The Expansion of England: Race, Ethnicity and Cultural History

Front Cover
Psychology Press, 1996 - History - 262 pages
The organized study of history began in Britain when the Empire was at its height. Belief in the destiny of imperial England profoundly shaped the imagination of the first generation of professional historians. But with the Empire ended, do these mental habits still haunt historical explanation?
Drawing on postcolonial theory in a lively mix of historical and theoretical chapters, The Expansion of England explores the history of the British Empire and the practice of historical enquiry itself. There are essays on Asia, Australasia, the West Indies, South Africa and Britain. Examining the sexual, racial and ethnic identities shaping the experiences of English men and women in the nineteenth century, the authors argue that habits of thought forged in the Empire still give meaning to English identities today.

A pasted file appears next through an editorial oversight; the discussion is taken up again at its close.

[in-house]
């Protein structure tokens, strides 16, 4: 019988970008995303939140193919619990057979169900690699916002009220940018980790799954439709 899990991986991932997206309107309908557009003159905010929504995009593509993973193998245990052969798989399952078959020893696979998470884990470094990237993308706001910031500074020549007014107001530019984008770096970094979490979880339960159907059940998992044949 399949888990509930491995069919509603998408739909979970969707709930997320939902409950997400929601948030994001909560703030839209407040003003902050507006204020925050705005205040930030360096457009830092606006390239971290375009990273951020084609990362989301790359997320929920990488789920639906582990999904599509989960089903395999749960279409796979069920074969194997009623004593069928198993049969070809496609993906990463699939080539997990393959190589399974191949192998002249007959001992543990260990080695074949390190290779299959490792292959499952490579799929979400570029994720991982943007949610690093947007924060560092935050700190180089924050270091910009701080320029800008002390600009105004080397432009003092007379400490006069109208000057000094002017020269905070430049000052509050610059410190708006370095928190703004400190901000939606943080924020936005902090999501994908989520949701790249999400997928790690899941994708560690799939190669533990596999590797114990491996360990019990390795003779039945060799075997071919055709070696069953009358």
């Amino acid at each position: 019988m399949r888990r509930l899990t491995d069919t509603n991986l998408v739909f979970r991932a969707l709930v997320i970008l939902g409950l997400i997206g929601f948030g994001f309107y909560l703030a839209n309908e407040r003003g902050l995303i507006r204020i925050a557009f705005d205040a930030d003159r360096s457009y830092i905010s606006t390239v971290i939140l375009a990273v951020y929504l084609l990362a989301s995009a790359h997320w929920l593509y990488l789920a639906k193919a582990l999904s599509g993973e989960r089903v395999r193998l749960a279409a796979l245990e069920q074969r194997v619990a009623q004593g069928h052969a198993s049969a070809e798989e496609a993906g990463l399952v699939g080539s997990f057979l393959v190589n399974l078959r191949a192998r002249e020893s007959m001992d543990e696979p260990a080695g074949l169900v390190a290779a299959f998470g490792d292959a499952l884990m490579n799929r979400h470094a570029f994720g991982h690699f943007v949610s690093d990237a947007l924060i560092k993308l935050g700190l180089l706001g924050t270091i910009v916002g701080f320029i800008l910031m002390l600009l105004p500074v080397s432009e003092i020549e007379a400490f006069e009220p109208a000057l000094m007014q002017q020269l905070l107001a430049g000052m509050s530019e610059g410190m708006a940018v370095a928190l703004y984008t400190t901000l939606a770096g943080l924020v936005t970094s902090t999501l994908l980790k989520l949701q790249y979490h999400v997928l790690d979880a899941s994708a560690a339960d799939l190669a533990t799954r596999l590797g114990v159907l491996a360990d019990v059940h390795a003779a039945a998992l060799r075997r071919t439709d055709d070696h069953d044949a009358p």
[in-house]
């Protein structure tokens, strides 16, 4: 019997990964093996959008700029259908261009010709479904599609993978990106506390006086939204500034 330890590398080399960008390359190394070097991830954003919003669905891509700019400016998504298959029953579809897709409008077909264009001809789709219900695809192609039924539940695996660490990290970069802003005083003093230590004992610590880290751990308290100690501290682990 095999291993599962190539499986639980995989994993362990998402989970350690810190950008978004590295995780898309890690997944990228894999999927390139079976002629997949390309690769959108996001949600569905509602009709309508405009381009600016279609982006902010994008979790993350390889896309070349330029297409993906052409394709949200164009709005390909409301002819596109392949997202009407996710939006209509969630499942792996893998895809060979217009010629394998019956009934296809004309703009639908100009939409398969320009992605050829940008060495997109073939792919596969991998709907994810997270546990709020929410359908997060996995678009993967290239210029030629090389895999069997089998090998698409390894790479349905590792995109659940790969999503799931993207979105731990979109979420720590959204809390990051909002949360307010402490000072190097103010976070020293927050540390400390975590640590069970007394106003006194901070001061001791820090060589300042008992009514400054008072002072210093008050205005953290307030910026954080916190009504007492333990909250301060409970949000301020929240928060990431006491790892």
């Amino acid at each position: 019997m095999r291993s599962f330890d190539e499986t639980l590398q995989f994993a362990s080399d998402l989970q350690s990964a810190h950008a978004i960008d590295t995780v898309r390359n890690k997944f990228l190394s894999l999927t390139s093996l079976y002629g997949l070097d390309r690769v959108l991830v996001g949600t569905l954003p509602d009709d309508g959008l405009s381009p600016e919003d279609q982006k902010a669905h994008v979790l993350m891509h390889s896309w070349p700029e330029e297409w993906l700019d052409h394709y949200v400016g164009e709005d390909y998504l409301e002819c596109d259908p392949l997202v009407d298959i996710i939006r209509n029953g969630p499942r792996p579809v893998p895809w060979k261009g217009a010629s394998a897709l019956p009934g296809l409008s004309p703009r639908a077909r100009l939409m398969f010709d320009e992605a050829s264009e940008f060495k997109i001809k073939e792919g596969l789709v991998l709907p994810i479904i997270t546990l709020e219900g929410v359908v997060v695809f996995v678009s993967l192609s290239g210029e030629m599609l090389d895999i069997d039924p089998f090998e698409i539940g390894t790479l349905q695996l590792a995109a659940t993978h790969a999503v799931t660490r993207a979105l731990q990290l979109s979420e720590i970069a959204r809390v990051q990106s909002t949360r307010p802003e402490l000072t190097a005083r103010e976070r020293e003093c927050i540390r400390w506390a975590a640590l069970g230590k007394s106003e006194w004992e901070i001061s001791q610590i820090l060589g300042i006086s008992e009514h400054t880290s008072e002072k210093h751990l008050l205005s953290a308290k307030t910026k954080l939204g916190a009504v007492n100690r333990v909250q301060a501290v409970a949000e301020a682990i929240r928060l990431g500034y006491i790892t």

What people are saying - Write a review

We haven't found any reviews in the usual places.

Contents

formation of subjects postcolonialism
32
Hayden White
61
a new historical paradigm
92
Edward Eyre in Australasia and
130
English Parliamentary Commissioners
171
Britain Asia and
232
Index
260
Copyright

Other editions - View all

Common terms and phrases

Bibliographic information